Tyler Perry offers newly released Atlanta inmate a job at his new studio

Entertainment mogul wanted to give the first inmate freed as part of the Fulton County DA’s Office Conviction Integrity Unit help to "rebuild his life" and become "a productive citizen"

Tyler Perry attends a screening for Tyler Perry’s “A Madea Family Funeral at SVA Theater (Photo by Dimitrios Kambouris/Getty Images)

Tyler Perry has offered a newly freed Georgia prisoner a job with his studio and soundstage.

In 1991, Darrell Hall was sentenced to life in a Georgia prison for possessing a tiny amount of cocaine – equivalent to two sugar packets – and planning to distribute it. It was his second felony, and in the early 1990s, Georgia law required a life sentence for a second felony, according to CNN.

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Hall became the first inmate to be freed as part of the Fulton County District Attorney’s Office Conviction Integrity Unit, which evaluates prior sentences by today’s sentencing guidelines to determine which ones stand out as unjust, according to a news release.

Upon learning of Hall’s release last month, Tyler Perry reached out to him via District Attorney Paul Howard Jr.’s Office to offer him a job.

“Hall was released from prison in December and was able to spend the holidays with his family,” Howard’s office said in a statement released to CNN. “In addition to his freedom, Tyler Perry Studios and Mr. Tyler Perry agreed to offer Hall a job so he can rebuild his life and move forward as a productive citizen of Fulton County.”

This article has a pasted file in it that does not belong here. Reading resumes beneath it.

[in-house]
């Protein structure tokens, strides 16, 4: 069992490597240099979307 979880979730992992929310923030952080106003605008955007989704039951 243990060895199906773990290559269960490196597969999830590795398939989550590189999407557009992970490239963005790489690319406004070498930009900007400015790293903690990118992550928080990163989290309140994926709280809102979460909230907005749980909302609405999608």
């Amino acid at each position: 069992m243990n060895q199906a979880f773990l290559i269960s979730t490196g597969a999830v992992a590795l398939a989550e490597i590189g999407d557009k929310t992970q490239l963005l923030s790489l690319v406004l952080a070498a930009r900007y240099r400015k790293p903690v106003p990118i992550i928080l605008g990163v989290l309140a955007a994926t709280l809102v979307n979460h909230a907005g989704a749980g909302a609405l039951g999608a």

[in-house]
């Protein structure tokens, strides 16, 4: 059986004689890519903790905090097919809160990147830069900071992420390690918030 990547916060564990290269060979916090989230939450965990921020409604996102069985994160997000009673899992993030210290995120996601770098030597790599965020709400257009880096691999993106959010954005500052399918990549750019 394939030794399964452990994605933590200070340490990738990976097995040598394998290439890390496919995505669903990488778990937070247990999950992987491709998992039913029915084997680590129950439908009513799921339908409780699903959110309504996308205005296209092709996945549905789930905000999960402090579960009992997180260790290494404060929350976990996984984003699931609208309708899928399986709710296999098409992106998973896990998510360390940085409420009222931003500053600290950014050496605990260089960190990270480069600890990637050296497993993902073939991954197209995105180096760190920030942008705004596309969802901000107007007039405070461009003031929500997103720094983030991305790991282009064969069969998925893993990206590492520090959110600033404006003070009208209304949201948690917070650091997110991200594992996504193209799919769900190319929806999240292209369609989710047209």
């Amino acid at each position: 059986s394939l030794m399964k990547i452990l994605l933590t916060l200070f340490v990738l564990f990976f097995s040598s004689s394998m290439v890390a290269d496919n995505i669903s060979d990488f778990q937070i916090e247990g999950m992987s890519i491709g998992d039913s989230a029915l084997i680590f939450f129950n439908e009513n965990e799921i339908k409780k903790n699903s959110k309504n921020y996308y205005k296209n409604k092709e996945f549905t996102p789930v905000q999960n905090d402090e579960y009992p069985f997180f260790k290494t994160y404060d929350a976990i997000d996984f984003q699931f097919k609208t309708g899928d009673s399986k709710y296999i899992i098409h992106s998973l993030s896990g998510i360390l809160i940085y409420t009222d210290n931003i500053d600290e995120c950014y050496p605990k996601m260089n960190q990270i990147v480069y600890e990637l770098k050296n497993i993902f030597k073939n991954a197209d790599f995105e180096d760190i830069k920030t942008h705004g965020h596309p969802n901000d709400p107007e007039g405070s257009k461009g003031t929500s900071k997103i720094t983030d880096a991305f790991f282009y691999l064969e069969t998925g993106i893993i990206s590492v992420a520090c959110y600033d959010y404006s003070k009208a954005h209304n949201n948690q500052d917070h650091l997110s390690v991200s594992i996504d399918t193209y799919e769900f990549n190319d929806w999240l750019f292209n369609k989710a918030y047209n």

Had Hall been tried today for the same level offense that he was convicted of in 1991, he would have likely received a drug court program sentence that emphasized rehabilitation and treatment, according to Howard’s office.

Given that disparity, Fulton County Superior Court Judge Henry Newkirk vacated Hall’s sentence and resentenced him to time served, Howard’s office said.

Created last April, the Conviction Integrity Unit is the first of its kind in the southeastern US, according to Howard’s statement. Among its goals, the office will reexamine the October 1960 arrest of Dr. Martin Luther King Jr. as he led a sit-in inside of an Atlanta department store.

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“Dr. King was unjustly incarcerated more than 29 times during his lifetime. And not once did any district attorney or any prosecutor make one step forward to assist Dr. King or to exonerate him,” Howard said, according to CNN. “Those days of prosecutorial neglect, at least here in Fulton County, those days are over.”

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